Well, those parts of the story were written by another writer, from another country!


Hopping over to France


A few decades later, a Frenchman called Chretien De Troyes, gets involved in the mythos. From him, we got the notable addition of Lancelot, the subsequent Lancelot, Guinevere, Arthur love triangle, as well as the idea of the round table, where all knights sit at the same level. This story might be one of the most recognizable parts for modern viewers or readers.


Most later adaptations reuse both of them without fail. This love triangle is one of the reasons for the ultimate downfall of Camelot but originally it wasn’t written in the same tone at all. Around this time the concept of courtly love was very popular. This was a fusion of ideas but to boil it down it signified that love was a power that made a person nobler and that love itself was a good enough reason to pursue the romance but at the same time there was no endgame to this courtly love meaning that the lovers would get no happy ending.


Basically, the two would just continue to pine after one another in a never-ending cycle but because the two loved each other it was portrayed as a good thing. People during that time believed marriage to be an affair, not related to love in any way.


In this story, Guinevere is married to Arthur, but she’s in love with Lancelot. This characterization came in conflict with later attempts to bring more Christian values into the text. The courtly love ideas where Lancelot wasn’t in the wrong for his affair were a product of the time they were added in. Because of conquests and outside influences story ideas not originally native to France became popular tropes to use. But later as Christianity became more popular in the region, the people started to find the story less appealing. The new people in the church were told that being faithful to their wives and husband was the proper thing to do and didn't take to adultery in the text.


In the countless French adaptations that followed, slowly the name of the sword changed to Excalibur, a magical sword for the worthy. What was interesting, is that while Christian factors were being added, elements from Celtic mythology were being mixed in too.


The Vulgate Cycle


Before the cycle was even written there were attempts to bring Jesus into the text. For example, Merlin was redesigned and his powers were actually giving a backstory. The new Merlin was a child of a demon and a human who was baptized therefore saved him from becoming an antichrist. The next developments were the change in the dynamic of the previously mentioned love triangle.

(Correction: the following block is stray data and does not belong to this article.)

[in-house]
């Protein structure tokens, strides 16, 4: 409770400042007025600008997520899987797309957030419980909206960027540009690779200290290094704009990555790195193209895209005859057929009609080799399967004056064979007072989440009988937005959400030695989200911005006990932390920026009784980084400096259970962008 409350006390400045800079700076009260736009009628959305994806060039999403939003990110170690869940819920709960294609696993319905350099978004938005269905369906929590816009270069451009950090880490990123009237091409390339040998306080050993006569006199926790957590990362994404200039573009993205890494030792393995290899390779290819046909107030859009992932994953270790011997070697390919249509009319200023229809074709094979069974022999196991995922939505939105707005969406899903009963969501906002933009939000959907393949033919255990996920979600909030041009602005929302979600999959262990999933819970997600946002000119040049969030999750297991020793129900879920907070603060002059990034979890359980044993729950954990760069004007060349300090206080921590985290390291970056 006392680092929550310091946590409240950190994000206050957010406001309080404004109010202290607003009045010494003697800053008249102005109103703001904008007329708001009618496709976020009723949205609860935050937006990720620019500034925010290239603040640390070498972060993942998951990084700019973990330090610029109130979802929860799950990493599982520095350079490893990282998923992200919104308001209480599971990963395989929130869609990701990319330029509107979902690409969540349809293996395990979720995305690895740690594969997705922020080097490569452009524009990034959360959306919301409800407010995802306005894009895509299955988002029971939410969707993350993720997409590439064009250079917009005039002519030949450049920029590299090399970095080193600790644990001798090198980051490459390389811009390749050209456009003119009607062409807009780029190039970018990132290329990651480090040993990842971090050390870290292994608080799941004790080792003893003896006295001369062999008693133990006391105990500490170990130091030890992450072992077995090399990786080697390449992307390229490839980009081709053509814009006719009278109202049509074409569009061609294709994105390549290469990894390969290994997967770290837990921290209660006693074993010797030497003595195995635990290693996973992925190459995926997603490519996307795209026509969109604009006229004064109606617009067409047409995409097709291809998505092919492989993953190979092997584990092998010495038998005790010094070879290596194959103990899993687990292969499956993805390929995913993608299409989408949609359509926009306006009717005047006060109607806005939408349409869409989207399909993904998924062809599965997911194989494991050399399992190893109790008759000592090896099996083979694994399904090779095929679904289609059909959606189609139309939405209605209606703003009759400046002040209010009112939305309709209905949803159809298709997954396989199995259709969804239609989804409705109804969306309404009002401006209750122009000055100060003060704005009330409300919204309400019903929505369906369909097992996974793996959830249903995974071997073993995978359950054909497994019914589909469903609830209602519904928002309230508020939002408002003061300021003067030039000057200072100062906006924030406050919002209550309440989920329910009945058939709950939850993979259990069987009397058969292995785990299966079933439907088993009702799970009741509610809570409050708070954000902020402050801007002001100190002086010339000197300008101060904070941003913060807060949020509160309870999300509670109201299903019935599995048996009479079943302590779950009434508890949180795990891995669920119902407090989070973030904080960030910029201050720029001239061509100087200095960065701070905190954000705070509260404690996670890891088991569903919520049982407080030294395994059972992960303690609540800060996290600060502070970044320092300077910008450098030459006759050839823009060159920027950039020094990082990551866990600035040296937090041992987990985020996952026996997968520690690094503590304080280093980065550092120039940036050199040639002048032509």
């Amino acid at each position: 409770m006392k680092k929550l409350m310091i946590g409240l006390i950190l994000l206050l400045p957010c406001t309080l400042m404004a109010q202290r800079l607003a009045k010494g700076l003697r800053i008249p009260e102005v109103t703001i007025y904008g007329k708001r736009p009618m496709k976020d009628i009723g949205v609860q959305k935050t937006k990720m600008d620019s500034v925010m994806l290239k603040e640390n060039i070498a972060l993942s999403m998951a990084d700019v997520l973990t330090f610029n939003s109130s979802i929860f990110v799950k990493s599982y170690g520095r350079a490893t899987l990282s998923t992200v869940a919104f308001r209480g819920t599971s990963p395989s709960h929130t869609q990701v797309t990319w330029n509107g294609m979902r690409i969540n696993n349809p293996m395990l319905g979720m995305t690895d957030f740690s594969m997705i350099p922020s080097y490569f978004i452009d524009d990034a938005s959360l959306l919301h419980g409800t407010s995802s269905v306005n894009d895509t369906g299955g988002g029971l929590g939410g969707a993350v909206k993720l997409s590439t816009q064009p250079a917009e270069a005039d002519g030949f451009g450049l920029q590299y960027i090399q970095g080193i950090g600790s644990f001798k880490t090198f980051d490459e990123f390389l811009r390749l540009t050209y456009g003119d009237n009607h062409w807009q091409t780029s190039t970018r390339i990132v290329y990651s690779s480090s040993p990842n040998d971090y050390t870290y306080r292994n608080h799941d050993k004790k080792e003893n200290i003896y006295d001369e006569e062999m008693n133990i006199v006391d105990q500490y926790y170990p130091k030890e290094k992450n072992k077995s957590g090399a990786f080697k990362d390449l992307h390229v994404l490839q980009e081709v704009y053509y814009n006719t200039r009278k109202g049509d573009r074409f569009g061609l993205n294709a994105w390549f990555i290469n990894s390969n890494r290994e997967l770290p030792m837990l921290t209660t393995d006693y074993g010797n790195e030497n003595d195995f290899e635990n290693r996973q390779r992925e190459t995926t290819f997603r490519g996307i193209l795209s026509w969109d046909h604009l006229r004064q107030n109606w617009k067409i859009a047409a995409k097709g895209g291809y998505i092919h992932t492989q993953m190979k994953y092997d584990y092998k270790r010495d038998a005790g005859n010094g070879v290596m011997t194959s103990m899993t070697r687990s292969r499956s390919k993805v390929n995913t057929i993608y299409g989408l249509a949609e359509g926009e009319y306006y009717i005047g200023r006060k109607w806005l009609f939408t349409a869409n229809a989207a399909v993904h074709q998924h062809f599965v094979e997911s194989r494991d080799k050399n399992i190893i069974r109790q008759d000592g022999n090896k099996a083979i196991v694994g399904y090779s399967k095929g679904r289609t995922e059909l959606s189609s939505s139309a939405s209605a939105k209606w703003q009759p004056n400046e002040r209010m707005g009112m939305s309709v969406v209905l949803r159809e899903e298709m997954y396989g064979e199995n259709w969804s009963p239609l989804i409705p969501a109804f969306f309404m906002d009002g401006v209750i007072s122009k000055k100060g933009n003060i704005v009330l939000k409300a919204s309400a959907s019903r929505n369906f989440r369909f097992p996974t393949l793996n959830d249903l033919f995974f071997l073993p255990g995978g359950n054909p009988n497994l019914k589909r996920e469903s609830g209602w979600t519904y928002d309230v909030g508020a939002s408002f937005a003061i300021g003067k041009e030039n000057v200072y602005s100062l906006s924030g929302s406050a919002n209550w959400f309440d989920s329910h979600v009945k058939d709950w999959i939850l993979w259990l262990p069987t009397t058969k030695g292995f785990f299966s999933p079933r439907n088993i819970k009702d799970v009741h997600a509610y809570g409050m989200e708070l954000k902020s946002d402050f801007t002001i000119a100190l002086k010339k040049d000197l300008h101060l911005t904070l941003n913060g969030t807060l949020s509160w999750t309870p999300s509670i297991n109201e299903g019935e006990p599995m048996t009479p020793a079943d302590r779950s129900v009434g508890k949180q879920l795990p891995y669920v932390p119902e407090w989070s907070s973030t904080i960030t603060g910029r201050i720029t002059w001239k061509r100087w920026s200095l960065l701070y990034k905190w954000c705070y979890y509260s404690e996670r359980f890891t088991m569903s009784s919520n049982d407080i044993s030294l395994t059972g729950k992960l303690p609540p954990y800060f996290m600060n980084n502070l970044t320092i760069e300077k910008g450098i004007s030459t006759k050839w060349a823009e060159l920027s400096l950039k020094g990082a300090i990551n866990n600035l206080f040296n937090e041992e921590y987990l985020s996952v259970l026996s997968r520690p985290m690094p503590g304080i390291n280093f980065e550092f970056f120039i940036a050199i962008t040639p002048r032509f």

In the later additions to the text, Lancelot and Guinevere’s love was seen less as a beautiful forbidden love, and more like adultery. The story was expanded, and Lancelot was portrayed as weak and dishonorable, because of his affair.


The character of Morgan La Fay also got an upgrade in her role in the story. She became more involved and got her part as Arthur’s sister who also mothered Mordred the traitor. Whose son, Mordred, really is though varies according to how dramatic the story was supposed to be.


Decline and Rise


The popularity of this story varied during the nineteenth and twentieth centuries, but a lot of pop culture was influenced by it.


After World War I, the story lost some popularity due to the effect of the war. People became disillusioned with the noble ideas that the round table stood for but in the thirties, those ideas became popular once again. Through theater, more people learned of the legend, and the story regained its fame.


In conclusion, there is something special about how there is no canon to King Arthur. It is a story manipulated by people over time to form the very tales that we hear today.


Written by Salome Tsikarishvili


References


  • Facebook Social Icon
  • Instagram Social Icon
  • LinkedIn
  • Twitter

Created by Yashvardhan Sharma.

©️ The Tidings Blog